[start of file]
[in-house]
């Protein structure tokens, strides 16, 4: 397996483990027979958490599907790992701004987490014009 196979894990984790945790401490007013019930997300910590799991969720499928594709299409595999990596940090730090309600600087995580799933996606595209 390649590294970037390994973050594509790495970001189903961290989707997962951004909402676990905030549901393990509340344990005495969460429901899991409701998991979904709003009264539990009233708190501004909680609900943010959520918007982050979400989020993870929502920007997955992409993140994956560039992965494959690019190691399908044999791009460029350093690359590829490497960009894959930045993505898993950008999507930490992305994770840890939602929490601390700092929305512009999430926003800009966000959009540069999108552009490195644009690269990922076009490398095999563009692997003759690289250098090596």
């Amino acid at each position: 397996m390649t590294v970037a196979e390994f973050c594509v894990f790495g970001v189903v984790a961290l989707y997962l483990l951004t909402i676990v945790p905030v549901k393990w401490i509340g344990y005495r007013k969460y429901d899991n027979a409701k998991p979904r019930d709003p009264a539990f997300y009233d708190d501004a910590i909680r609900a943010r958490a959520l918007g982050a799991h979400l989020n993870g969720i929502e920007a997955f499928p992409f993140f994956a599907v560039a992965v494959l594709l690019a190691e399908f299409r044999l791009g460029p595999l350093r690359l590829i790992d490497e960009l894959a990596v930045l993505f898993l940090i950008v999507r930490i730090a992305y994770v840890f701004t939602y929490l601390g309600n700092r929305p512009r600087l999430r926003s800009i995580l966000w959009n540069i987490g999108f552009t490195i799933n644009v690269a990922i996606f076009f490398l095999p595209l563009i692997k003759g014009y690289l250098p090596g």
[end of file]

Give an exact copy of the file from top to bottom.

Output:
[in-house]
């Protein structure tokens, strides 16, 4: 397996483990027979958490599907790992701004987490014009 196979894990984790945790401490007013019930997300910590799991969720499928594709299409595999990596940090730090309600600087995580799933996606595209 390649590294970037390994973050594509790495970001189903961290989707997962951004909402676990905030549901393990509340344990005495969460429901899991409701998991979904709003009264539990009233708190501004909680609900943010959520918007982050979400989020993870929502920007997955992409993140994956560039992965494959690019190691399908044999791009460029350093690359590829490497960009894959930045993505898993950008999507930490992305994770840890939602929490601390700092929305512009999430926003800009966000959009540069999108552009490195644009690269990922076009490398095999563009692997003759690289250098090596």
């Amino acid at each position: 397996m390649t590294v970037a196979e390994f973050c594509v894990f790495g970001v189903v984790a961290l989707y997962l483990l951004t909402i676990v945790p905030v549901k393990w401490i509340g344990y005495r007013k969460y429901d899991n027979a409701k998991p979904r019930d709003p009264a539990f997300y009233d708190d501004a910590i909680r609900a943010r958490a959520l918007g982050a799991h979400l989020n993870g969720i929502e920007a997955f499928p992409f993140f994956a599907v560039a992965v494959l594709l690019a190691e399908f299409r044999l791009g460029p595999l350093r690359l590829i790992d490497e960009l894959a990596v930045l993505f898993l940090i950008v999507r930490i730090a992305y994770v840890f701004t939602y929490l601390g309600n700092r929305p512009r600087l999430r926003s800009i995580l966000w959009n540069i987490g999108f552009t490195i799933n644009v690269a990922i996606f076009f490398l095999p595209l563009i692997k003759g014009y690289l250098p090596g």